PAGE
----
An actual 1923 advertisement for Spring Apparel published in the New York Times and quoted in Reading 1922 read: “Bedell sponsors the Tut-Ankh-Amen Influence in silhouette and embellishment. Capricious fashion, ever in the quest of the New, delves into the realms of the Pharaohs for inspiration. Just as the ancient tombs are resplendent with their rare works of art, so the Bedell salons disclose an ensemble of brilliant attire for springtime.” North paints a convincing portrait of how, by wearing Egyptian-inspired clothing, women were able to simulate the thrilling experience of Howard Carter, as he explored the contents of King Tut’s tomb. In purchasing ancient Egypt-inspired clothing, Western women thereby played a role in staking ownership of Egypt’s sacred treasures by the British government.
Flashing forward to this period of time, these two historical examples of Poiret’s Oriental look and King Tut Fashions can be compared with current bohemian fashion trends. Is it too much of a stretch to imagine that American women’s fascination with Eastern Oriental fashion bears any relation to current international affairs in which the Middle East is also the political hot potato? Could fashion trends be a subconscious engagement, critique, or affirmation of pressing issues such as the occupation of Iraq, the destruction of precious artifacts in the Middle East, and the United States’ avowed mission to “liberate” women in the Middle East from the tyranny of regimes like Afghanistan and Iraq? In this day and age, where the Bush Administration has pursued its agenda for a New World Order, and issued the warning that people of the world are either on the side of the United States or on the side of the terrorists, the wearing of bohemian and Middle East-inspired fashions takes on a whole new political dimension. This past season’s trends could also have been indicative of women’s earnest and respectful desire to engage with “the other” and establish awareness and validation, rather than a complete disregard, for the Third World women whose style they mimic and clothing they wear.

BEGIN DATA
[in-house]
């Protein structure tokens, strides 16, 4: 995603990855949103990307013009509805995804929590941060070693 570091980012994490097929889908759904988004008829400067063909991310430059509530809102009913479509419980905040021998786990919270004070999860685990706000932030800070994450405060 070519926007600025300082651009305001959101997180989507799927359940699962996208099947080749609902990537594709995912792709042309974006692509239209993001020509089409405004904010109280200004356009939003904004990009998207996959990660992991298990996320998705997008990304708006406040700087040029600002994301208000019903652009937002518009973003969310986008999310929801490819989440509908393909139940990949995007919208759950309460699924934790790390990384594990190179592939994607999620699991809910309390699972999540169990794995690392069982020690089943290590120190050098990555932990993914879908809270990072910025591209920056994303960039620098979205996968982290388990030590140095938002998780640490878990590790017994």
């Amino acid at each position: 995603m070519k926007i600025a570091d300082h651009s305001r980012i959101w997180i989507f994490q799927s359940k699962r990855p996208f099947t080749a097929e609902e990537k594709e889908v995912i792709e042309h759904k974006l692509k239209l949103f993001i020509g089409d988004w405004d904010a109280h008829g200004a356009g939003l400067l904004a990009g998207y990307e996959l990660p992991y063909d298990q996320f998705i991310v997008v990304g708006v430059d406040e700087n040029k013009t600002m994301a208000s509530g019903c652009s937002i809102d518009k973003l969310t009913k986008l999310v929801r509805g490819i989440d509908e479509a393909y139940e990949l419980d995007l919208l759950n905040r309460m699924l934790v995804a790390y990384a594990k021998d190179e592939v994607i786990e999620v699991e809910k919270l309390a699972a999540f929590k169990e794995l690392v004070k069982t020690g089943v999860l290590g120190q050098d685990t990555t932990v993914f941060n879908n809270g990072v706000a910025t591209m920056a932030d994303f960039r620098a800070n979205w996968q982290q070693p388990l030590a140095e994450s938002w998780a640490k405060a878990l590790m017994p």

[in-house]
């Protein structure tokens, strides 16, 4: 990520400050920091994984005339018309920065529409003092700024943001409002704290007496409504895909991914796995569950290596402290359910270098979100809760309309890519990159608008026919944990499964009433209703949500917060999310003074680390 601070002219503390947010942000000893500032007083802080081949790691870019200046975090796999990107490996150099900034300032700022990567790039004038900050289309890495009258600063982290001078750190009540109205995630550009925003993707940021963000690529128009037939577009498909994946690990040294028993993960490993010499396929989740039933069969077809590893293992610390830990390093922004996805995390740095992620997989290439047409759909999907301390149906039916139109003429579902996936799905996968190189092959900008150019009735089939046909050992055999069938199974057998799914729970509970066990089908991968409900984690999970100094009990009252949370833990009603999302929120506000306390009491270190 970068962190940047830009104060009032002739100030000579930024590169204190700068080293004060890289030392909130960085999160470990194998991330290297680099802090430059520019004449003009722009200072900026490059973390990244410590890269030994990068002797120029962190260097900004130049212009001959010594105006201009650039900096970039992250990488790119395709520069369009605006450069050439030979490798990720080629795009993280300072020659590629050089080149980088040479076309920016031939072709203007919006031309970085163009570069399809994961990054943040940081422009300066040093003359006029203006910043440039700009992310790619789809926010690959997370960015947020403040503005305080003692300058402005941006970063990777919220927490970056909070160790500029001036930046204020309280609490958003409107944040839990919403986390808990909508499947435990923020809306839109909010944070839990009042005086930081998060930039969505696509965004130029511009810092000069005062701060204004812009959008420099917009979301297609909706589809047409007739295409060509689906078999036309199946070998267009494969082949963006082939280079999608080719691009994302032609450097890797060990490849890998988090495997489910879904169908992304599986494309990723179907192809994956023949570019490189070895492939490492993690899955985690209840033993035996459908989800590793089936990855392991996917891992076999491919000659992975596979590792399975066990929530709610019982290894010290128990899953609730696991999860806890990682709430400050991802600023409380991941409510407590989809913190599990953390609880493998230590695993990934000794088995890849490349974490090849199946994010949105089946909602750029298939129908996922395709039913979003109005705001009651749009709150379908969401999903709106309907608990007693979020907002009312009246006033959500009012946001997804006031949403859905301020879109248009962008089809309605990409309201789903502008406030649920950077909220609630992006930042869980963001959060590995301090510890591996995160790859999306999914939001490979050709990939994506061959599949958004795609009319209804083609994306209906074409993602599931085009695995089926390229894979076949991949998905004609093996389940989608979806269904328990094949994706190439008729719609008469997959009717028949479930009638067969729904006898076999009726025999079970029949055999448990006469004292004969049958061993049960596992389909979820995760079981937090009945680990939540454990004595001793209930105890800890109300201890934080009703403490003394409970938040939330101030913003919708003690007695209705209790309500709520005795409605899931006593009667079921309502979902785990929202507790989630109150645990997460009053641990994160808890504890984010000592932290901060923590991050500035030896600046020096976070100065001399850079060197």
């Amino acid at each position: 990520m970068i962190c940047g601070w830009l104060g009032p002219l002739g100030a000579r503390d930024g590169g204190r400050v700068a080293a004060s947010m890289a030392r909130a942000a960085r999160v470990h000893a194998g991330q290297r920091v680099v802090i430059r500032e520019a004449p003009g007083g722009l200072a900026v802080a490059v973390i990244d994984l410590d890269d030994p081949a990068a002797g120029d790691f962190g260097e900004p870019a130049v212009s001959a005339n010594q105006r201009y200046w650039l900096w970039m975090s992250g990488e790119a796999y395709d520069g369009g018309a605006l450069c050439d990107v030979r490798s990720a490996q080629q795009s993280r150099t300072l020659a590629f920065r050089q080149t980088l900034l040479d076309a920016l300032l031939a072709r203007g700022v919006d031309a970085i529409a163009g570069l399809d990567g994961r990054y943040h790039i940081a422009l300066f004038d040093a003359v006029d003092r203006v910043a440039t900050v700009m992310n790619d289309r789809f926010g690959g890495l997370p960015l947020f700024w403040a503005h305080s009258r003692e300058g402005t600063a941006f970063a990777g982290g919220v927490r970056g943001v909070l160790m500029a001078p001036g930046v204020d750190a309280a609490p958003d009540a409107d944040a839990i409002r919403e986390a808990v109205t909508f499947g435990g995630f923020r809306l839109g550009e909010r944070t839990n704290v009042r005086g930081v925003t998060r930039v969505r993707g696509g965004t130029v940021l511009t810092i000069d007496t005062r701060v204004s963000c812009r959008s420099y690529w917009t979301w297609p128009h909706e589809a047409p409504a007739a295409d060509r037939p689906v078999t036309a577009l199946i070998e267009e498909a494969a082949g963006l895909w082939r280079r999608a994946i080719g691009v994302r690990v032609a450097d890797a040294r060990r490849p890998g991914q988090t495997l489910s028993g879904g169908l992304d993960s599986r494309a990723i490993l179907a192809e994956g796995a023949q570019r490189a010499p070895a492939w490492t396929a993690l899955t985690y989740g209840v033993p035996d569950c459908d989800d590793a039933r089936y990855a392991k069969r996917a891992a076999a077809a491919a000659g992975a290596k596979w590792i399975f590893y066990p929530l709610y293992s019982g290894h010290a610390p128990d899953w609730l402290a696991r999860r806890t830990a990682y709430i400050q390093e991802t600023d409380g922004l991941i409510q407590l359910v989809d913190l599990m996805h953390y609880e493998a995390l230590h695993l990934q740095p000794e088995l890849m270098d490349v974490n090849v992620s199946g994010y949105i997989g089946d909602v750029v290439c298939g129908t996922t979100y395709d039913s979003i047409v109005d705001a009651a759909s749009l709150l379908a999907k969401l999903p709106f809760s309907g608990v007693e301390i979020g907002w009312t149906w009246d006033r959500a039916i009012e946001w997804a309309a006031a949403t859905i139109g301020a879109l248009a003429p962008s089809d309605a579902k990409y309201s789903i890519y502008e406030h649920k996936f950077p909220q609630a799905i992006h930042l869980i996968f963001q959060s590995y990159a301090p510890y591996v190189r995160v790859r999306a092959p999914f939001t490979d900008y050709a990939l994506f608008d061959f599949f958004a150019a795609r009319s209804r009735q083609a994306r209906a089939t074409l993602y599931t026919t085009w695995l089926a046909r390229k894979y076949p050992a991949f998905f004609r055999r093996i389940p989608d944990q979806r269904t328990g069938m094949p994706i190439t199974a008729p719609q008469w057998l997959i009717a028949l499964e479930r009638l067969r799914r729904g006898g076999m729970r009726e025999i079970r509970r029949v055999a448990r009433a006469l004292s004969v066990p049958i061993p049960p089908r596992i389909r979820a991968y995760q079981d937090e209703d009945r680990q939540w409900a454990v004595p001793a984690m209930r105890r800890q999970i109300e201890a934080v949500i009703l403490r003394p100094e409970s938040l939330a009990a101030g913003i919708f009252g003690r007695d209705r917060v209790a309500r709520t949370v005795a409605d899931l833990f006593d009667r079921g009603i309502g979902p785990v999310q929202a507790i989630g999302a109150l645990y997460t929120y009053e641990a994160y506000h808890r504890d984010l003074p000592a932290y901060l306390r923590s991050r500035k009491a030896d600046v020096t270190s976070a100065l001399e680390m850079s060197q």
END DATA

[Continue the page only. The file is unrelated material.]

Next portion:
Just working through how notions of bohemian fashion have evolved and remained the same has broadened my awareness of how fashion can racialize others and also, how the choices we make about what to wear can re-configure our racial or ethnic identity. It’s easy to forget that something that seems so frivolous, such as fashion, encompasses relationships of power. But then again, because fashion is frivolous for one, doesn’t mean that fashion is frivolous for another.